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Historical Smash Shots 1: Generational Diversity in the 1974-75 Rankings

Guillermo Vilas, Bjorn Borg, John Newcombe

While researching Part Five in my Open Era Generations series (coming later this week), I ran across an interesting little tidbit that I wanted to share (and in so doing decided to start a new segment for this blog, with random statistical bits or “smash shots” that provide angles on tennis today and in the past). Using my Generation Theory, in most years anywhere from two to four generations inhabit the Top 10, with three being the most common; but in 1974 and 1975 fully five different generations were represented in the Top 10 – the only time this has happened in the Open Era.

Take a look at the 1974 year-end Top 10 with their birth years:

  1. Jimmy Connors (1952)
  2. John Newcombe (1944)
  3. Bjorn Borg (1956)
  4. Rod Laver (1938)
  5. Guillermo Vilas (1952)
  6. Tom Okker (1944)
  7. Arthur Ashe (1943)
  8. Ken Rosewall (1934)
  9. Stan Smith (1946)
  10. Ilie Nastase (1946)

What are we looking at here? On first glance it looks like a bunch of all-time greats. But notice a couple things. First, as an aside to the point of this article, notice the sheer talent. If we include Pro, Amateur, and Open Era Slams, the above Top 10 includes a whopping 79 major titles. OK, that amazing fact aside, the main point is to look at the wide range of players – the youngest being Bjorn Borg, the oldest Ken Rosewall. The difference? 22 years.

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Now here’s the fun part. Let’s translate that to today. Let’s place players of a similar age differential in the above list into a hypothetical Top 10 for 2015. Jimmy Connors was 22 in 1974, so we need someone born in 1993 for the number one spot. Swapping age-appropriate players, we get something like this:

Jiri Vesely, Dominic Thiem, Alexander Zverev

“Fantasy 2015”

  1. Dominic Thiem (1993)
  2. Stan Wawrinka (1985)
  3. Alexander Zverev (1997)
  4. James Blake (1979)
  5. Jiri Vesely (1993)
  6. Jo-Wilfried Tsonga (1985)
  7. Robin Soderling (1984)
  8. Marcelo Rios (1975)
  9. Novak Djokovic (1987)
  10. Andy Murray (1987)

Look at that range – A 40-year old Marcelo Rios still in the Top 10, with 18-year old Alexander Zverev No. 3 in the world — two players 22 years apart!

We really haven’t seen anything like this in some time. The closest thing in recent years, and the last time there were four generations in a year-end Top 10, was 2005 – when Federer’s generation (b. 1979-83) ruled the rankings, with a young teenage upstart named Rafael Nadal (b. 1986) finishing No. 2, and 35-year-old Andre Agassi (b. 1970) making his last appearance in the Top 10. Before that you have to go all the way back to the 80s when it was relatively common for four generations to be represented, although this was mainly due to the anomaly that was Jimmy Connors.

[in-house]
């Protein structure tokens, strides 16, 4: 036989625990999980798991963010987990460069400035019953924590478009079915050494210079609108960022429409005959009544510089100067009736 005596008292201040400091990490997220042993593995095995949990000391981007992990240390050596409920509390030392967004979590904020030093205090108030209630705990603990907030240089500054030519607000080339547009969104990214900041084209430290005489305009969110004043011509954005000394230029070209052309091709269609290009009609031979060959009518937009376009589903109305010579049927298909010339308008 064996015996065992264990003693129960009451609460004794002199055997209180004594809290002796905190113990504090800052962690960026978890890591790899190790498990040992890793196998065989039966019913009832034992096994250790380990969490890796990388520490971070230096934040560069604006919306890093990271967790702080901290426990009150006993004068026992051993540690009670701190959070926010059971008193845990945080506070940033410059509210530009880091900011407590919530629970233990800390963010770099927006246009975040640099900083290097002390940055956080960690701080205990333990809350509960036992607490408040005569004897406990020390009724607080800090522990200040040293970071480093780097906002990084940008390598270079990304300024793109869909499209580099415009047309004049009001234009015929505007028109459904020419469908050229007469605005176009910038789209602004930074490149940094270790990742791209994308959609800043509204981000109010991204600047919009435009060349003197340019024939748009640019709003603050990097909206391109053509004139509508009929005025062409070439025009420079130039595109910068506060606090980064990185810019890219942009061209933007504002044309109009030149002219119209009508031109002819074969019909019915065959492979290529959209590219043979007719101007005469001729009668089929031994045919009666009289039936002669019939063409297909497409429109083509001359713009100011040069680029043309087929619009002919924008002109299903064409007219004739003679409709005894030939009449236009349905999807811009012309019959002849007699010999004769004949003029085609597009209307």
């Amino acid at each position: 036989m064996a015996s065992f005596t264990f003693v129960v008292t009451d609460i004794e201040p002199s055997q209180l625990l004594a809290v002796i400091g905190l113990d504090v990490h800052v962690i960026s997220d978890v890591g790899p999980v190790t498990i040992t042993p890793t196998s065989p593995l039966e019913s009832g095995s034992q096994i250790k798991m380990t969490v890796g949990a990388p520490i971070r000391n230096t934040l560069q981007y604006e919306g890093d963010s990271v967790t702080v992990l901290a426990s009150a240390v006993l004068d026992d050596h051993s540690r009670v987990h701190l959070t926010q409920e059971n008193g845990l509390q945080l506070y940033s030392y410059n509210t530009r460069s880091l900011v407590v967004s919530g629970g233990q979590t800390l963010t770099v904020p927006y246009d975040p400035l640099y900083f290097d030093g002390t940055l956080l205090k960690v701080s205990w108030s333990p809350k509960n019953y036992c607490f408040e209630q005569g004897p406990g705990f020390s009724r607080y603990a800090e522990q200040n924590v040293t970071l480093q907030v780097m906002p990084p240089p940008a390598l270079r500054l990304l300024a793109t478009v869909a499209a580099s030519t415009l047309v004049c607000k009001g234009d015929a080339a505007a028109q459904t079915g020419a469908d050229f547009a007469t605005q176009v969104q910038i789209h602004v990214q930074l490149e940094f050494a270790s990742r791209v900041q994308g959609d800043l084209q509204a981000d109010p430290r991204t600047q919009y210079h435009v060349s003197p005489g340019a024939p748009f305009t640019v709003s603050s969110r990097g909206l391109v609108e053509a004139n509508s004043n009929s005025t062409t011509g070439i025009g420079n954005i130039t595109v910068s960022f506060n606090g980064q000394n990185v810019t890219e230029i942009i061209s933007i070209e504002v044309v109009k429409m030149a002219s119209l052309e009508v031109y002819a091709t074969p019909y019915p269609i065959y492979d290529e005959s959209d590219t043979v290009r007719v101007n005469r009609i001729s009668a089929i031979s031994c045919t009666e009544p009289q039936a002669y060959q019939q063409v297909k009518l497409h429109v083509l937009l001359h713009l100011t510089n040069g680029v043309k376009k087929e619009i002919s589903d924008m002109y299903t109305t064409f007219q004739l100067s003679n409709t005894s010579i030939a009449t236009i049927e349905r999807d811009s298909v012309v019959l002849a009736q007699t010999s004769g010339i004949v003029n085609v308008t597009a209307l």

It would require a longer study to look further into historical trends, and when we get to more recent generations in the Open Era Generations Theory we will look at how things look now compared to in the past. But for now I think it is clear that there is much greater “generational homogeneity” at the top of the men’s game, with seven of the Top 10 being in the generation born 1984-88, with only Roger Federer and David Ferrer from the older generation (b. 1979-83), and only Kei Nishikori from the younger generation (b. 1989-93). As I will discuss later, this is likely to change relatively soon.

Cover Photo (Creative Commons License): cwkarl / patrickpeccatte / 43555660@N00

(Photo (Creative Commons License): mirsasha / mirsasha / stevenpisano)

Comment below, or you can also discuss in detail with fellow tennis fans on the Tennis Frontier Message Board Forum


About Jonathan Northrop

Jonathan Northrop is the resident in-house analyst of numbers, trends and how they can be applied with an eye on tennis history. You can contact Jonathan via: eldude@tennisfrontier.com
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